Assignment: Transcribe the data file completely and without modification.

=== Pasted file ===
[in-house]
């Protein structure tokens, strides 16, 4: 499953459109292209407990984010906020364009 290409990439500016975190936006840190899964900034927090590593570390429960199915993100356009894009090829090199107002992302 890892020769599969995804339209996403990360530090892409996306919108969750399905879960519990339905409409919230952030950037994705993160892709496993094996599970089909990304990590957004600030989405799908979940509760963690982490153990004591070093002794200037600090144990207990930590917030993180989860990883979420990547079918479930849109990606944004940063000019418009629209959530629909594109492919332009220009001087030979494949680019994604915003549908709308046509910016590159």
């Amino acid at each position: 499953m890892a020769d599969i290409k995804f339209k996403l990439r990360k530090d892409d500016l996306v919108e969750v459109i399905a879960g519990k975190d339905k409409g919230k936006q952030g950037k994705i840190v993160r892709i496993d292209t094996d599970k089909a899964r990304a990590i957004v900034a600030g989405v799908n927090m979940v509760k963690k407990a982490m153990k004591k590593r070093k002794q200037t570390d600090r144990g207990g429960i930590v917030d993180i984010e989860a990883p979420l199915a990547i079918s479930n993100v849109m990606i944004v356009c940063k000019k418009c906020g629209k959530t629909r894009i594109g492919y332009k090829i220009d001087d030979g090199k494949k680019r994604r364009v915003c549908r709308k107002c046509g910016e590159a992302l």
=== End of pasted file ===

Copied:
[in-house]
């Protein structure tokens, strides 16, 4: 499953459109292209407990984010906020364009 290409990439500016975190936006840190899964900034927090590593570390429960199915993100356009894009090829090199107002992302 890892020769599969995804339209996403990360530090892409996306919108969750399905879960519990339905409409919230952030950037994705993160892709496993094996599970089909990304990590957004600030989405799908979940509760963690982490153990004591070093002794200037600090144990207990930590917030993180989860990883979420990547079918479930849109990606944004940063000019418009629209959530629909594109492919332009220009001087030979494949680019994604915003549908709308046509910016590159």
């Amino acid at each position: 499953m890892a020769d599969i290409k995804f339209k996403l990439r990360k530090d892409d500016l996306v919108e969750v459109i399905a879960g519990k975190d339905k409409g919230k936006q952030g950037k994705i840190v993160r892709i496993d292209t094996d599970k089909a899964r990304a990590i957004v900034a600030g989405v799908n927090m979940v509760k963690k407990a982490m153990k004591k590593r070093k002794q200037t570390d600090r144990g207990g429960i930590v917030d993180i984010e989860a990883p979420l199915a990547i079918s479930n993100v849109m990606i944004v356009c940063k000019k418009c906020g629209k959530t629909r894009i594109g492919y332009k090829i220009d001087d030979g090199k494949k680019r994604r364009v915003c549908r709308k107002c046509g910016e590159a992302l």